# General Primality Conditions in the UFD $\mathbf{Q}(\sqrt{-d})$

Suppose $\mathcal{O}_{\mathbf{Q}\left(\sqrt{-d}\right)}$ is a UFD, so $d=1,2,3,7,11,19,43,67,163$. Are there general criteria determining whether an element in the integers of $\mathbf{Q}(\sqrt{-d})$ is prime or not? As with $\mathbf{Z}[i]$, $\mathbf{Z}[\sqrt{-2}]$, and $\mathbf{Z}[\omega]$, can we say: An element in the ring of algebraic integers of $\mathbf{Q}(\sqrt{-d})$ is prime if

• it is a rational prime $p\in\mathbf{Z}$ such that $p$ is not the norm of any element in $\mathbf{Q}(\sqrt{-d})$, or
• it is an element with nonzero imaginary part such that its norm is a rational prime?

Furthermore, I noticed that in the case of $\mathbf{Z}[\omega]$, rational primes expressible as $x^2+xy+y^2$ are identical to those expressible as $x^2+3y^2$; primes $p$ such that $p\equiv 1\pmod{3}$. Thus, in the integers of $\mathbf{Q}(i)$, $\mathbf{Q}(\sqrt{-2})$, and $\mathbf{Q}(\sqrt{-3})$, the conditions for primality depend on which rational primes can be expressed as $x^2+dy^2$, for $d=1, 2, 3$, which boils down to computing the Legendre symbols $\left(\frac{-1}{p}\right)$, $\left(\frac{-2}{p}\right)$, and $\left(\frac{-3}{p}\right)$. Can this be generalized to those $d$ such that $\mathbf{Q}(\sqrt{-d})$ is a UFD, i.e., can prime elements of the integers in $\mathbf{Q}(\sqrt{-d})$ be characterized based on which rational primes are expressible as $x^2+dy^2$ - thus depending on $\left(\frac{-d}{p}\right)$? I'm slightly unsure about this kind of generalization since the norms are different; could the case in $\mathbf{Q}(\sqrt{-3})$ just be a coincidence?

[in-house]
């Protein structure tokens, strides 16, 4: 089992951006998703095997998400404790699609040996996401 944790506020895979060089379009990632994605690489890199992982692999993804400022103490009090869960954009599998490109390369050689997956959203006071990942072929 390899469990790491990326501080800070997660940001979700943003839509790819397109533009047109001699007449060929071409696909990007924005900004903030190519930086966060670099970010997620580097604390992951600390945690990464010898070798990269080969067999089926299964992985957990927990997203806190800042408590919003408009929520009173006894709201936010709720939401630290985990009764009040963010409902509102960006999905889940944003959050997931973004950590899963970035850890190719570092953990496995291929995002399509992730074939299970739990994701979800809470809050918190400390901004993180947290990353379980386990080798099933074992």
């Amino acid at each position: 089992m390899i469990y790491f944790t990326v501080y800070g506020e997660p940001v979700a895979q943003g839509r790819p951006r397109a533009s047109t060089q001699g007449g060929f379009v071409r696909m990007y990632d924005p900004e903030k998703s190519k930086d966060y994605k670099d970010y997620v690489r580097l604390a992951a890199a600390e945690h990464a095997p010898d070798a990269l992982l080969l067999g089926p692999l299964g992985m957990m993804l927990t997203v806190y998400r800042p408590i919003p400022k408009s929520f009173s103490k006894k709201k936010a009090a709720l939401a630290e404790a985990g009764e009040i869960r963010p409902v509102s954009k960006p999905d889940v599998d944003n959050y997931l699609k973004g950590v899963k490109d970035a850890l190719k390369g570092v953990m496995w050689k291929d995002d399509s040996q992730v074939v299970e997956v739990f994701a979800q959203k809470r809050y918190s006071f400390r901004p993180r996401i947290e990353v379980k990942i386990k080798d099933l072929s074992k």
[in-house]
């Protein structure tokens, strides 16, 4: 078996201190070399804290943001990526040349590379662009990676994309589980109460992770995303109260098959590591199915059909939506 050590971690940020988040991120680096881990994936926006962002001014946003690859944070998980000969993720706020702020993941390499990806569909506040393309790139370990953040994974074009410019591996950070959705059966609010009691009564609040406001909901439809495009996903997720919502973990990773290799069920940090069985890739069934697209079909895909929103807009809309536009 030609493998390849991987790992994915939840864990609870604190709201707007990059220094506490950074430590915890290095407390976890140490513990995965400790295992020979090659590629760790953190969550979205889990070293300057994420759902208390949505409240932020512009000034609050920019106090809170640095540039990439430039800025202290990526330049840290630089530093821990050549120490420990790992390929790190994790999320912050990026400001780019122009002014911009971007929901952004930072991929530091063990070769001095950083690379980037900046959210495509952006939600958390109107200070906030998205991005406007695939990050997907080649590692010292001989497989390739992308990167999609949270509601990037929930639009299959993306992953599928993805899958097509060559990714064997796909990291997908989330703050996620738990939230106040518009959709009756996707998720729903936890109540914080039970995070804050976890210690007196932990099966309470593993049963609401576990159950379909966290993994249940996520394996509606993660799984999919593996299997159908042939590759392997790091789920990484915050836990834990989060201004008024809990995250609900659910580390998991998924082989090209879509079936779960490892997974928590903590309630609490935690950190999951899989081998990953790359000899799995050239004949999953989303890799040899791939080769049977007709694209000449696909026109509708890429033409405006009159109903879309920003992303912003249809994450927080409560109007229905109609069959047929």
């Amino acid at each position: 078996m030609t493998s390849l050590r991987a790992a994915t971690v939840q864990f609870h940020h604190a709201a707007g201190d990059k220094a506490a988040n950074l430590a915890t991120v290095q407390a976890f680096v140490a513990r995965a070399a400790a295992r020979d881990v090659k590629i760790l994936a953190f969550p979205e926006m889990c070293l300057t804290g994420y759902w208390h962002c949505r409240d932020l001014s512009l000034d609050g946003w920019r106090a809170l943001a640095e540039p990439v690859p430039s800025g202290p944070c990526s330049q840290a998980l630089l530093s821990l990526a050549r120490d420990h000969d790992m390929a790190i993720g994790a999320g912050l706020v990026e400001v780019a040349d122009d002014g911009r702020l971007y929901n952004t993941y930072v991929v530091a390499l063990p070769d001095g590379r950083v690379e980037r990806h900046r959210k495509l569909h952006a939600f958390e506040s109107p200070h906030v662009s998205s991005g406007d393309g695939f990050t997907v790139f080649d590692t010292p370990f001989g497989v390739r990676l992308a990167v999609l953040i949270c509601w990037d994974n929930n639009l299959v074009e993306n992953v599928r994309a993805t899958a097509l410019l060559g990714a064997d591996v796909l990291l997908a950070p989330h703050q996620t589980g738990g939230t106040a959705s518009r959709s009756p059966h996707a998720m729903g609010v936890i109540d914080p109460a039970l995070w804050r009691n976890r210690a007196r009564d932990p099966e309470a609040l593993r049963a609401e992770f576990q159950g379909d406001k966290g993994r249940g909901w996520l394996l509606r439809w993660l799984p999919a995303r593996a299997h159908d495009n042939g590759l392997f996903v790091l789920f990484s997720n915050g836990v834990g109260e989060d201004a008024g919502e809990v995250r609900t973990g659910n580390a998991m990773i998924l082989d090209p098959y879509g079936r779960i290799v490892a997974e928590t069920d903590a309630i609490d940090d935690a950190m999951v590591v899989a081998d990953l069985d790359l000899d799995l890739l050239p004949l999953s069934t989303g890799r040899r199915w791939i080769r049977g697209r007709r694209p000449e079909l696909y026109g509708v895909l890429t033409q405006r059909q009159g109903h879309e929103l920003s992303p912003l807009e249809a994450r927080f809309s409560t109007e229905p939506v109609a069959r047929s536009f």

In summary (tl;dr), what is the best/easiest way to determine if an element is prime in the integers of the UFD $\mathbf{Q}(\sqrt{-d})$? Any help is greatly appreciated.

-
You sure these are all UFD? They are not all Euclidean. The thing about 3 is indeed a coincidence, although $x^2 + 7 y^2$ and $x^2 + x y + 2 y^2$ represent the same odd numbers with integral $x,y$ –  Will Jagy Jan 27 at 2:41
Ummm. For your odd $d,$ what you want is $x^2 + xy + \frac{1+d}{4} y^2$ –  Will Jagy Jan 27 at 2:51
So the generic primality conditions hold right? Now it is a problem of determining what primes can be written as $x^2+xy+\frac{d+1}{4}y^2$. –  Siddharth Prasad Jan 27 at 2:55
I seem to have found an answer in Qiaochu Yuan's post here: math.stackexchange.com/questions/92771/…. Again, thanks for your help. –  Siddharth Prasad Jan 27 at 4:13